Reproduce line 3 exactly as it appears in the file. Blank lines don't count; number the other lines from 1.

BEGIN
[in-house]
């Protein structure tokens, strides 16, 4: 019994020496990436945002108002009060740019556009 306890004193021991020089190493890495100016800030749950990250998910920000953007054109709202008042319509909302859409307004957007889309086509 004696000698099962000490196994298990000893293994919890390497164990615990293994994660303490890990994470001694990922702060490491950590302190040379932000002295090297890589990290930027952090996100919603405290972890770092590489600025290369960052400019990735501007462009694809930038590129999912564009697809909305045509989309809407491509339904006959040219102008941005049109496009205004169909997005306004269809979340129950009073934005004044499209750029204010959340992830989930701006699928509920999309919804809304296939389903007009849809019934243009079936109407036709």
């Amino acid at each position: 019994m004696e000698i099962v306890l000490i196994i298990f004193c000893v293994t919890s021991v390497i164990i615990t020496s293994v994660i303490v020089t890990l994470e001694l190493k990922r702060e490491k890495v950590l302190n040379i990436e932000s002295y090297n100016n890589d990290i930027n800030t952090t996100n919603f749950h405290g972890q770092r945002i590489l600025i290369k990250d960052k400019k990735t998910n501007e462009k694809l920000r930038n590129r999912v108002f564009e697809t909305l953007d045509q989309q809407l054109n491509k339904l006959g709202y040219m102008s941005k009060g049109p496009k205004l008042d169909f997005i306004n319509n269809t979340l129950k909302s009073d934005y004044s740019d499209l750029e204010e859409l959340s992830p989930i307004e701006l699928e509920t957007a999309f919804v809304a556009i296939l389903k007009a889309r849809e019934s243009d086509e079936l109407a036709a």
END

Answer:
């Amino acid at each position: 019994m004696e000698i099962v306890l000490i196994i298990f004193c000893v293994t919890s021991v390497i164990i615990t020496s293994v994660i303490v020089t890990l994470e001694l190493k990922r702060e490491k890495v950590l302190n040379i990436e932000s002295y090297n100016n890589d990290i930027n800030t952090t996100n919603f749950h405290g972890q770092r945002i590489l600025i290369k990250d960052k400019k990735t998910n501007e462009k694809l920000r930038n590129r999912v108002f564009e697809t909305l953007d045509q989309q809407l054109n491509k339904l006959g709202y040219m102008s941005k009060g049109p496009k205004l008042d169909f997005i306004n319509n269809t979340l129950k909302s009073d934005y004044s740019d499209l750029e204010e859409l959340s992830p989930i307004e701006l699928e509920t957007a999309f919804v809304a556009i296939l389903k007009a889309r849809e019934s243009d086509e079936l109407a036709a």